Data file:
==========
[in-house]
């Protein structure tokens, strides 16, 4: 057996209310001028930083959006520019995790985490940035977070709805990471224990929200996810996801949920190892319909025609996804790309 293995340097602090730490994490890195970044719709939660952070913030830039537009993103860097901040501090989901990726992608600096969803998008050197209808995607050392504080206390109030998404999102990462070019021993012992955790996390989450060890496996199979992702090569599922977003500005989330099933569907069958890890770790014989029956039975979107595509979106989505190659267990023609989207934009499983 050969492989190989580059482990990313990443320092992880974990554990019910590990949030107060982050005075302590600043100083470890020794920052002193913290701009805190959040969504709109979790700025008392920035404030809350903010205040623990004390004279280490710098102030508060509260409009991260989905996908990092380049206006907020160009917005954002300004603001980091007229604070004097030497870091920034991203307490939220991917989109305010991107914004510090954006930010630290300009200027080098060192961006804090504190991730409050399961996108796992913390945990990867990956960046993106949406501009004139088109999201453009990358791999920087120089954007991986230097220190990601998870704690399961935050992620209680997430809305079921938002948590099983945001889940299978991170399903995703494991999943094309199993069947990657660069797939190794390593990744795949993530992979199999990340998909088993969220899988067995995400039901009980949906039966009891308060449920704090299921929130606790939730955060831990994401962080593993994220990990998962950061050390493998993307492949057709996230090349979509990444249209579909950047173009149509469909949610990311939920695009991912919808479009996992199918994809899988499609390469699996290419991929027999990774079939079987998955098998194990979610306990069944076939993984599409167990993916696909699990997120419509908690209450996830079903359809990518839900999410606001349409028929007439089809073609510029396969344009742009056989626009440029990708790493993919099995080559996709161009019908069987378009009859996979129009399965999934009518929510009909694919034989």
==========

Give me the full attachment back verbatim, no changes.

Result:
[in-house]
């Protein structure tokens, strides 16, 4: 057996209310001028930083959006520019995790985490940035977070709805990471224990929200996810996801949920190892319909025609996804790309 293995340097602090730490994490890195970044719709939660952070913030830039537009993103860097901040501090989901990726992608600096969803998008050197209808995607050392504080206390109030998404999102990462070019021993012992955790996390989450060890496996199979992702090569599922977003500005989330099933569907069958890890770790014989029956039975979107595509979106989505190659267990023609989207934009499983 050969492989190989580059482990990313990443320092992880974990554990019910590990949030107060982050005075302590600043100083470890020794920052002193913290701009805190959040969504709109979790700025008392920035404030809350903010205040623990004390004279280490710098102030508060509260409009991260989905996908990092380049206006907020160009917005954002300004603001980091007229604070004097030497870091920034991203307490939220991917989109305010991107914004510090954006930010630290300009200027080098060192961006804090504190991730409050399961996108796992913390945990990867990956960046993106949406501009004139088109999201453009990358791999920087120089954007991986230097220190990601998870704690399961935050992620209680997430809305079921938002948590099983945001889940299978991170399903995703494991999943094309199993069947990657660069797939190794390593990744795949993530992979199999990340998909088993969220899988067995995400039901009980949906039966009891308060449920704090299921929130606790939730955060831990994401962080593993994220990990998962950061050390493998993307492949057709996230090349979509990444249209579909950047173009149509469909949610990311939920695009991912919808479009996992199918994809899988499609390469699996290419991929027999990774079939079987998955098998194990979610306990069944076939993984599409167990993916696909699990997120419509908690209450996830079903359809990518839900999410606001349409028929007439089809073609510029396969344009742009056989626009440029990708790493993919099995080559996709161009019908069987378009009859996979129009399965999934009518929510009909694919034989």